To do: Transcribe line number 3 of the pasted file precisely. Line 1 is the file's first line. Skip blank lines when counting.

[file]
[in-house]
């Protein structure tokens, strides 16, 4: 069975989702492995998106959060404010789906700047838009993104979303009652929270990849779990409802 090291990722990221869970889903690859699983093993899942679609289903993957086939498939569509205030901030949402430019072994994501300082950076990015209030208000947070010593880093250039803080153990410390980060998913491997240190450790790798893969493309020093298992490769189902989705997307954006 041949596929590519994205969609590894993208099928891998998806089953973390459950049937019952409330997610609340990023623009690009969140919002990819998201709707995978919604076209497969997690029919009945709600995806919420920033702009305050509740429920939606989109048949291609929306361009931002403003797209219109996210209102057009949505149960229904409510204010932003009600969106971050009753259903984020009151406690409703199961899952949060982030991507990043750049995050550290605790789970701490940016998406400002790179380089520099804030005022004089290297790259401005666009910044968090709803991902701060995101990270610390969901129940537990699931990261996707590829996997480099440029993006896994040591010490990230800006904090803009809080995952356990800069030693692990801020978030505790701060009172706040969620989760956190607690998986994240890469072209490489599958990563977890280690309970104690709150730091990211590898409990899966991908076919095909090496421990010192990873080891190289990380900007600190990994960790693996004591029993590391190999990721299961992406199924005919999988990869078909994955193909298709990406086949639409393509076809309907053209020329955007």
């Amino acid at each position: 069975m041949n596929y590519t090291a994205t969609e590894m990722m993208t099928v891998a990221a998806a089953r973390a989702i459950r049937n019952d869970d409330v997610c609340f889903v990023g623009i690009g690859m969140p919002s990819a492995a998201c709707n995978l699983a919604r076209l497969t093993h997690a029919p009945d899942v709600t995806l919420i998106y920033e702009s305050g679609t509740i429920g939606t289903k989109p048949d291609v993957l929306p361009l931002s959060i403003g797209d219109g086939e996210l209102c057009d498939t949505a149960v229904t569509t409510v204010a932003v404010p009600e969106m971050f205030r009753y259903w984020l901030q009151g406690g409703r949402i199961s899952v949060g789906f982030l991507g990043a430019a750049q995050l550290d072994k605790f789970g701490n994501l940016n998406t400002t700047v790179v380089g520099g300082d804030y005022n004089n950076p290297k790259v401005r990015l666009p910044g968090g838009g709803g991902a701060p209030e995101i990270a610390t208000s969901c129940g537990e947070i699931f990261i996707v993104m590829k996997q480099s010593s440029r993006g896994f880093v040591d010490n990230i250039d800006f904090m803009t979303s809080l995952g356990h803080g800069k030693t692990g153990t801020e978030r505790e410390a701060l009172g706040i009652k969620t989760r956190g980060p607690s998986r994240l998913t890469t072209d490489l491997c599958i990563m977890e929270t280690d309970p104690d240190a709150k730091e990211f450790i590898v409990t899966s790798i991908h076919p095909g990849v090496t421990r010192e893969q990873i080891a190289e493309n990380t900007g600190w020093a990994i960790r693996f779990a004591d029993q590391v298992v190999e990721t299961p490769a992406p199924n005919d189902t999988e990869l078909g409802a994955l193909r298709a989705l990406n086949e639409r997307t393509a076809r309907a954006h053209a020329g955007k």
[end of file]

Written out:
């Amino acid at each position: 069975m041949n596929y590519t090291a994205t969609e590894m990722m993208t099928v891998a990221a998806a089953r973390a989702i459950r049937n019952d869970d409330v997610c609340f889903v990023g623009i690009g690859m969140p919002s990819a492995a998201c709707n995978l699983a919604r076209l497969t093993h997690a029919p009945d899942v709600t995806l919420i998106y920033e702009s305050g679609t509740i429920g939606t289903k989109p048949d291609v993957l929306p361009l931002s959060i403003g797209d219109g086939e996210l209102c057009d498939t949505a149960v229904t569509t409510v204010a932003v404010p009600e969106m971050f205030r009753y259903w984020l901030q009151g406690g409703r949402i199961s899952v949060g789906f982030l991507g990043a430019a750049q995050l550290d072994k605790f789970g701490n994501l940016n998406t400002t700047v790179v380089g520099g300082d804030y005022n004089n950076p290297k790259v401005r990015l666009p910044g968090g838009g709803g991902a701060p209030e995101i990270a610390t208000s969901c129940g537990e947070i699931f990261i996707v993104m590829k996997q480099s010593s440029r993006g896994f880093v040591d010490n990230i250039d800006f904090m803009t979303s809080l995952g356990h803080g800069k030693t692990g153990t801020e978030r505790e410390a701060l009172g706040i009652k969620t989760r956190g980060p607690s998986r994240l998913t890469t072209d490489l491997c599958i990563m977890e929270t280690d309970p104690d240190a709150k730091e990211f450790i590898v409990t899966s790798i991908h076919p095909g990849v090496t421990r010192e893969q990873i080891a190289e493309n990380t900007g600190w020093a990994i960790r693996f779990a004591d029993q590391v298992v190999e990721t299961p490769a992406p199924n005919d189902t999988e990869l078909g409802a994955l193909r298709a989705l990406n086949e639409r997307t393509a076809r309907a954006h053209a020329g955007k």